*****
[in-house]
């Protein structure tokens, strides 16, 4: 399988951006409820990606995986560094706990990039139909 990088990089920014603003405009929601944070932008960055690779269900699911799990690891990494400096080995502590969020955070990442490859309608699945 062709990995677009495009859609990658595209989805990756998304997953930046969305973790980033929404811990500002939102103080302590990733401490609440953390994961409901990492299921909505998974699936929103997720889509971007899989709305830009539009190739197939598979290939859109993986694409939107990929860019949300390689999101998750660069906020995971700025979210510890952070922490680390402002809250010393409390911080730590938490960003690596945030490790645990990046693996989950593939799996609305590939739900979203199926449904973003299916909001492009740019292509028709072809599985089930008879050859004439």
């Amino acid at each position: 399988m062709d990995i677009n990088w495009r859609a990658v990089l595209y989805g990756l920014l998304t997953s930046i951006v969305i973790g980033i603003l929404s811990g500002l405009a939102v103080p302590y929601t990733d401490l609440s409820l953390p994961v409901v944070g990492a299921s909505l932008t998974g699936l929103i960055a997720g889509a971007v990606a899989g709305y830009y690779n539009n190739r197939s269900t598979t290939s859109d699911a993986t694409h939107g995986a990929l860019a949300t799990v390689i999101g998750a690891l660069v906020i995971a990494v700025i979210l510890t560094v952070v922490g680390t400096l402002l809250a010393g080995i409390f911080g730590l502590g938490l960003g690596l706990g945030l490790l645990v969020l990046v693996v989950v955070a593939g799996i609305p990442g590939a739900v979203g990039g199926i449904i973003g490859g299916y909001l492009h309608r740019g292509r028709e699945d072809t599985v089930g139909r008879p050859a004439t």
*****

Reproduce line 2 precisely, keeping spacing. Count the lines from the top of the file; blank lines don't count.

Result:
């Protein structure tokens, strides 16, 4: 399988951006409820990606995986560094706990990039139909 990088990089920014603003405009929601944070932008960055690779269900699911799990690891990494400096080995502590969020955070990442490859309608699945 062709990995677009495009859609990658595209989805990756998304997953930046969305973790980033929404811990500002939102103080302590990733401490609440953390994961409901990492299921909505998974699936929103997720889509971007899989709305830009539009190739197939598979290939859109993986694409939107990929860019949300390689999101998750660069906020995971700025979210510890952070922490680390402002809250010393409390911080730590938490960003690596945030490790645990990046693996989950593939799996609305590939739900979203199926449904973003299916909001492009740019292509028709072809599985089930008879050859004439």